Pain d’epices, spätzle & flammenkuchen in Strasbourg.
Thank you discount airlines. When picking our next place to visit, we went to the sale section of a popular European airline, and selected the cheapest flight we could find. To wherever. It was a toss up between Romania and Eastern France. France won (though maybe Romania next?).
£10 later, and there we were in Strasbourg, in the Alsace region of East France, bordering Germany. We were only there for 5 days, but somehow it wormed its way up to the top, ranking as one of my best holidays, ever. We rented a little Airbnb apartment at the top of an old building, with some of those slanted roof windows where we could hang our heads out over the city. Only downfall: old house, top floor, no elevators. But running down the stairs every morning was fun.
There were many reasons it snuck its way into our hearts. The culinary diversity of a city that has historically yo-yo’ed in ownership between Germany and France. The midsummer sun and perfect weather. The incredible food. The greenery, the not-yet-destroyed-by-tourist-shop streets. Strasbourg’s entire city centre has been a UNESCO World Heritage site since 1988, the first entire city centre to be classified as such. Our first two days, we wandered the cobblestone streets over canals, looking at the medieval houses, visiting underground wine bars, drinking wine on the canal under the eternal sunset of midsummer.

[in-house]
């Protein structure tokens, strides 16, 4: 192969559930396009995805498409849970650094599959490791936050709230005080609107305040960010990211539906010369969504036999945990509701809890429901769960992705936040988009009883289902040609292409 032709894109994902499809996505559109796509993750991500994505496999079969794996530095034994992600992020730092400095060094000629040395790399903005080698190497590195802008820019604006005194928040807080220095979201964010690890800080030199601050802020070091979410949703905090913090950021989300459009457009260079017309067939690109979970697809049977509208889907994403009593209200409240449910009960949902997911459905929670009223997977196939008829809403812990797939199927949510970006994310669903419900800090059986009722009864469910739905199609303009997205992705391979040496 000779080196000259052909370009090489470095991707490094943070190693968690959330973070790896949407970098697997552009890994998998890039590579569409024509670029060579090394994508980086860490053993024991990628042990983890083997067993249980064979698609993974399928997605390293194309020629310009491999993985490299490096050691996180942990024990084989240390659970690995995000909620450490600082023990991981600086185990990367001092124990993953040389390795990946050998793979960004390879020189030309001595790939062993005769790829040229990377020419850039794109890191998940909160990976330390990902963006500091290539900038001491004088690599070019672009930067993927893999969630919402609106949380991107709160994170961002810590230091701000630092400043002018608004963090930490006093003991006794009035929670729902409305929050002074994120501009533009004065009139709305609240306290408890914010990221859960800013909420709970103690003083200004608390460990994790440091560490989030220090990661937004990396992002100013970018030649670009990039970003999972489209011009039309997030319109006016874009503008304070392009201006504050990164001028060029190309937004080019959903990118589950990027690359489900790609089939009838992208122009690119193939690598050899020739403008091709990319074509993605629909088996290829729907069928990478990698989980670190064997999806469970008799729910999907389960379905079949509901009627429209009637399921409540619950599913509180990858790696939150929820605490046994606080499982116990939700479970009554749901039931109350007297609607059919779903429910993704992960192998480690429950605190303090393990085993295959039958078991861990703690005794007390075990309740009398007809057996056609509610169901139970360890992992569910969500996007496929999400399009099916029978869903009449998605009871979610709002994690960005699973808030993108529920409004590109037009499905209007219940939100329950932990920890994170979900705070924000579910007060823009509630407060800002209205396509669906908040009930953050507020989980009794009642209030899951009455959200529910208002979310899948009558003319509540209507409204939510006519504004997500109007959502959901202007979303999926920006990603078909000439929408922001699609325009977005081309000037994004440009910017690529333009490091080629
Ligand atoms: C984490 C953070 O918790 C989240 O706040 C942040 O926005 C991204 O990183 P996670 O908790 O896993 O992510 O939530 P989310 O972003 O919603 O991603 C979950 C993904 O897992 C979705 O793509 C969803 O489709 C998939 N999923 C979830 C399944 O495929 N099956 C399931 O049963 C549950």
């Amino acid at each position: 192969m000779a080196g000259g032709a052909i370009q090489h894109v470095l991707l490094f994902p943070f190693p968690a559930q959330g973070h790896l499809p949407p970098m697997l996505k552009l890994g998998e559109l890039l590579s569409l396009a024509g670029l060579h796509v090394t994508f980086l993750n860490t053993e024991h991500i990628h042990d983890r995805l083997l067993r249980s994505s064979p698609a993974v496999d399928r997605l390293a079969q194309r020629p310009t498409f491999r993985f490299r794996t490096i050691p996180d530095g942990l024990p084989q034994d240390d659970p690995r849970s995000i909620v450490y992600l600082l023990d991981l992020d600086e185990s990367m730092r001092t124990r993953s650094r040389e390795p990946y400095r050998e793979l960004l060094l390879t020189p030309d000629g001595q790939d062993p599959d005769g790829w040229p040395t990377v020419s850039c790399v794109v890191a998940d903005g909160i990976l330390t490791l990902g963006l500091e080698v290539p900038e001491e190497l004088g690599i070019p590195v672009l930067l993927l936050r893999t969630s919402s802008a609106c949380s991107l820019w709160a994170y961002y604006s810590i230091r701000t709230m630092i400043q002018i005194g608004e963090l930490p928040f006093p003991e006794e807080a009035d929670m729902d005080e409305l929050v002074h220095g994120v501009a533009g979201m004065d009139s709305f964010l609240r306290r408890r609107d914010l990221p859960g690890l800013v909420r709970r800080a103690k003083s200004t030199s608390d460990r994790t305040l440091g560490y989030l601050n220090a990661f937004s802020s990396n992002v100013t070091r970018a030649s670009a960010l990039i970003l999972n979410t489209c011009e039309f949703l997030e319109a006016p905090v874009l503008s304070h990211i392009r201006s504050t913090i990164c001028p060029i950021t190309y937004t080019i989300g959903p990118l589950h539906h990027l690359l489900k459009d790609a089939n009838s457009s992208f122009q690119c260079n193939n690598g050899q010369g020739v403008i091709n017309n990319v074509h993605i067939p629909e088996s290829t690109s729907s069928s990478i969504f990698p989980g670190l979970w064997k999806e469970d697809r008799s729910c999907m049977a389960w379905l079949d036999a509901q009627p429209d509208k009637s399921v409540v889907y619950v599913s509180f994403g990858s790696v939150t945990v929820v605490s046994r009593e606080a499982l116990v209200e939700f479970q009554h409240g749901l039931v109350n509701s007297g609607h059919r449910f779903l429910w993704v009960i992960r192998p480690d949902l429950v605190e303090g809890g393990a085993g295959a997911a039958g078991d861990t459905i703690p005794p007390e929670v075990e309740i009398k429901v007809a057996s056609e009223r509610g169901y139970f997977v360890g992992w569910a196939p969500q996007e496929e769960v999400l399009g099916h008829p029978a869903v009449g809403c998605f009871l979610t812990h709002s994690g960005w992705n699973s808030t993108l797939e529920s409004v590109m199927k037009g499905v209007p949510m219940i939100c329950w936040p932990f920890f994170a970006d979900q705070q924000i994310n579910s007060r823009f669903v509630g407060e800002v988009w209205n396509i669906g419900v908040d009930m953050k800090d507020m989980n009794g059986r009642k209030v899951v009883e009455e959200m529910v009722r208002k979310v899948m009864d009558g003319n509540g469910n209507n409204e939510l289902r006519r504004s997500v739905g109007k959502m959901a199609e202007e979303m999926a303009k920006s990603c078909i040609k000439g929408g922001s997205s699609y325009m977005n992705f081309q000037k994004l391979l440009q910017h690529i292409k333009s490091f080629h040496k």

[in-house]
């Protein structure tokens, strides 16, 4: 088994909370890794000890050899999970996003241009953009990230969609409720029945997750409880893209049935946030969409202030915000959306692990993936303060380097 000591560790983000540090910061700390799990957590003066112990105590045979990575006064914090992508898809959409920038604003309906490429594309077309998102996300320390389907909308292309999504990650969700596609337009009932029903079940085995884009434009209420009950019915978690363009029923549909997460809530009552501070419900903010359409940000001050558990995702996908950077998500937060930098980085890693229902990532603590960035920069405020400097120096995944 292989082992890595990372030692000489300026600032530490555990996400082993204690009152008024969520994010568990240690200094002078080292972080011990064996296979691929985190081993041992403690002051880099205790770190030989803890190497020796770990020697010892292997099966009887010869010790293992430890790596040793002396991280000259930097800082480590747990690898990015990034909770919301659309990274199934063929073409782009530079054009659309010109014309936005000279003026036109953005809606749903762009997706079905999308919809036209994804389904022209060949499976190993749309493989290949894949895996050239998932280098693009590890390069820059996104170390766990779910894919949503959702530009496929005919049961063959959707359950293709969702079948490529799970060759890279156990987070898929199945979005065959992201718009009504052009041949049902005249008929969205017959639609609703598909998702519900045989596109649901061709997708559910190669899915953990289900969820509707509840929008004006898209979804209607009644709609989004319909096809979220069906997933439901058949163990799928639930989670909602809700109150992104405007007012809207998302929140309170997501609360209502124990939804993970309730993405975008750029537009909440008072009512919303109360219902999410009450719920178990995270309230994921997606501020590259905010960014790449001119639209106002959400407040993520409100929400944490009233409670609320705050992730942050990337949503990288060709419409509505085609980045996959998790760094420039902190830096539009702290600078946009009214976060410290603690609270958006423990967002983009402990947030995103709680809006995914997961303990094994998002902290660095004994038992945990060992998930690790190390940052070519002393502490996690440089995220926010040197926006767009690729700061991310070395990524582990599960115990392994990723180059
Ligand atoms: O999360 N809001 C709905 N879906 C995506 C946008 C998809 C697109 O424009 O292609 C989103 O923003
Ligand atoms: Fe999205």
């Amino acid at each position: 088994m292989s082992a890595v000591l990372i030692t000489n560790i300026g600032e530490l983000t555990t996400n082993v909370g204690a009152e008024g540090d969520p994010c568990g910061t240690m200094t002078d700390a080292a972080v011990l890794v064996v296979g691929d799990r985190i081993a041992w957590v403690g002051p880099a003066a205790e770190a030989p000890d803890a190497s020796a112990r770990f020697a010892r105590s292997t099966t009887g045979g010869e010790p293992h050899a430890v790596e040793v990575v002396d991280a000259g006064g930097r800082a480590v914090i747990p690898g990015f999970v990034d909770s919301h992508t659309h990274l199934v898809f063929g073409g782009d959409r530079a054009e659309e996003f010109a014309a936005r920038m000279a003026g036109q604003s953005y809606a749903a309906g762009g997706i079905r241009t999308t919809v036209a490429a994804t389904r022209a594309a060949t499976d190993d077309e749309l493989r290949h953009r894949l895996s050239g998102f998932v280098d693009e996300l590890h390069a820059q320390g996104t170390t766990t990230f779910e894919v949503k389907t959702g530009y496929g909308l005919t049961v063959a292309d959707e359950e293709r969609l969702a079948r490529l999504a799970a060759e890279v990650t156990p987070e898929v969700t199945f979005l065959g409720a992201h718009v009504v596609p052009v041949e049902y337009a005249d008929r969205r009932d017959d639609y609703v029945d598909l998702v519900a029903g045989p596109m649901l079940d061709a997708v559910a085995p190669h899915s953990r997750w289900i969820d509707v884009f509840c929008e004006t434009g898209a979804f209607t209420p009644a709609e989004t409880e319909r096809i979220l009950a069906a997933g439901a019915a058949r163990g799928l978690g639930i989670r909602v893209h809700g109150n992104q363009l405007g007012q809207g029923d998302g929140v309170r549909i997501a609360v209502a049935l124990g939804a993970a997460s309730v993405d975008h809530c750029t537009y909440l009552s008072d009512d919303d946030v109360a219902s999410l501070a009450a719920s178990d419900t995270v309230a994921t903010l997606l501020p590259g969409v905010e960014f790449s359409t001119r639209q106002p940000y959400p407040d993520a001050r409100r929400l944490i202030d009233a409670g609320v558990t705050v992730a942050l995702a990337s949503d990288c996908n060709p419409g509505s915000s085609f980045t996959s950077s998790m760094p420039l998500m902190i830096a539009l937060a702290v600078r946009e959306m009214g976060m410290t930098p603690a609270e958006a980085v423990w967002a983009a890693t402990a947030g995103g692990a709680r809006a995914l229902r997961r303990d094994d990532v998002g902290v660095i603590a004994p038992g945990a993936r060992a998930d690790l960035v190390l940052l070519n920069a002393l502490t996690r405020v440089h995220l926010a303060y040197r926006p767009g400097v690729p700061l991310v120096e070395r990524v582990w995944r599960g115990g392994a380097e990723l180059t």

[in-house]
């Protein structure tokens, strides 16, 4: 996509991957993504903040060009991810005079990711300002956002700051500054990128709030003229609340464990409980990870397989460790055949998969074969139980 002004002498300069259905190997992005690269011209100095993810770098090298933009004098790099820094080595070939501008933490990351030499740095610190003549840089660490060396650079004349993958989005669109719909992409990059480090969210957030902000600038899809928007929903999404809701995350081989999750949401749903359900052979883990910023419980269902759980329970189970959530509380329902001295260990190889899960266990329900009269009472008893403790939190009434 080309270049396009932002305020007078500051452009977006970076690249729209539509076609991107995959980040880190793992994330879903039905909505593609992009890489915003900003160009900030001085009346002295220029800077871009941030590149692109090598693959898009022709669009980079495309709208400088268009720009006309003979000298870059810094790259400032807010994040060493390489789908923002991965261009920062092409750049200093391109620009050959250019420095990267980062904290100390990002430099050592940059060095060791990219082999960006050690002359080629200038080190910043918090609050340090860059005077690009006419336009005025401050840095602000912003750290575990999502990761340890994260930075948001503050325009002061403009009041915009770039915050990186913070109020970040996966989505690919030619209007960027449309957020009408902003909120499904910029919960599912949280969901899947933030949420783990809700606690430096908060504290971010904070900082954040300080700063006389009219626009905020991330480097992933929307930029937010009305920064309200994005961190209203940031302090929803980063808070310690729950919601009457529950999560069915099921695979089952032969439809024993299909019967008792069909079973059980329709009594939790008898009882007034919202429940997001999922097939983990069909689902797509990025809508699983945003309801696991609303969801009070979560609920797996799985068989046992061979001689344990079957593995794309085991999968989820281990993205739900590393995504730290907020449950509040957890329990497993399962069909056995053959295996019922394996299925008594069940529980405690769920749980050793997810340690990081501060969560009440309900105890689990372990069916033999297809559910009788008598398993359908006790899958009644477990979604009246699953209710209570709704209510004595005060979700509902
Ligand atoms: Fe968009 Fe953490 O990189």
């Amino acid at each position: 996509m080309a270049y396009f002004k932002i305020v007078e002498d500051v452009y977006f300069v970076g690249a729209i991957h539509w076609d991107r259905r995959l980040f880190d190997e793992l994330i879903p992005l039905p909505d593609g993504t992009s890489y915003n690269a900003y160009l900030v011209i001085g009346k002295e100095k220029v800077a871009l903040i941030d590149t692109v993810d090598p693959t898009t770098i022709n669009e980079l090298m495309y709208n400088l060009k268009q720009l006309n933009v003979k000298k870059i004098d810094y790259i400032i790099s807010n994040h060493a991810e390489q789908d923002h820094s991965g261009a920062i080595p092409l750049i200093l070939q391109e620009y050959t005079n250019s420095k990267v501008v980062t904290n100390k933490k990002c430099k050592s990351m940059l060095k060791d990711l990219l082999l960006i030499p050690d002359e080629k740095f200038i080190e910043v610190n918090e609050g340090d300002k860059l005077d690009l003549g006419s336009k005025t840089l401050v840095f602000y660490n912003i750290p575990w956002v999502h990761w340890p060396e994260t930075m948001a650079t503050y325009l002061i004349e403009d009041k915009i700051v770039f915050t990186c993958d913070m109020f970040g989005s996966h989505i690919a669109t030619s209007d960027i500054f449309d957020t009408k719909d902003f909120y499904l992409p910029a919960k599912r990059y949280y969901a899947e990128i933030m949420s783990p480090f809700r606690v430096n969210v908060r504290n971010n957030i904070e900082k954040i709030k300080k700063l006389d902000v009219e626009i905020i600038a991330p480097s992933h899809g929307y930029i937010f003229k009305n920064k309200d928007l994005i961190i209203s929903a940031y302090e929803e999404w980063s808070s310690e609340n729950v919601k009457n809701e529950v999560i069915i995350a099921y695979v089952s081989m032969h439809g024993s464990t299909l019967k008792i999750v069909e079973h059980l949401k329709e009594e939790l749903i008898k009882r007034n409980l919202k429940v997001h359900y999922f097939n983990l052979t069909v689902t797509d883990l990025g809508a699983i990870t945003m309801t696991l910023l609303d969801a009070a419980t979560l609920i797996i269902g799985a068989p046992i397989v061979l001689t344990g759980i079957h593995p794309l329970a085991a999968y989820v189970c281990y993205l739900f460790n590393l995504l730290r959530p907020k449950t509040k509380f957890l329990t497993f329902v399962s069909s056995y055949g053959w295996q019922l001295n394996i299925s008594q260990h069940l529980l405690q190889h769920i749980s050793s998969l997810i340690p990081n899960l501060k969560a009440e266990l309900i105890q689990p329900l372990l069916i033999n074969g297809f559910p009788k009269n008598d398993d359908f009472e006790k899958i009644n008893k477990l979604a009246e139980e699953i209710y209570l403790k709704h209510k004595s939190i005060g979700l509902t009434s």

We fell in love with the cuisine. I don’t think anyone has ever ordered as many plates of spätzle as we did in so few days. Spätzle are a type of egg noodle, but no words can describe them. They are no noodle. No pasta. No dumpling. They are greater than all of them combined. We found a restaurant on the water, where we would spend our evenings drinking amazing wine, stuffing ourselves with spätzle and schnitzel until the sun set late at night.
Our favourite was spätzle with sliced hams, pickles and a Munster fondue. Oh my.
Oh, and the flammenkuchen. Translated: flame cake. And it tastes about as epic as it sounds. Very thin bread dough, rolled out like a pizza (but it’s not a pizza. Trust me.) covered in fromage blanc, onions and lardons. Then baked. It’s made its way to a few food trucks around the place, I think I remember one in Portland, Oregon – but there it goes by its alternate name, tarte flambée. Find it. Thank me later.
On to dessert. Dylan has a friend who works in a pain d’epice (spice bread, or gingerbread) and nougat shop downtown, so we visited to taste incredibly large slabs of traditional Alsatian gingerbread and nougat in dozens of flavours.
Next up to a decades old pastry shop under the cathedral for Alsatian Rhubarb Tart, oven-browned, soft rhubarb pieces on top of an almond base.
After a few blissful days, we picked up our rental car, and we were off to the next part of our trip: into the Black Forest.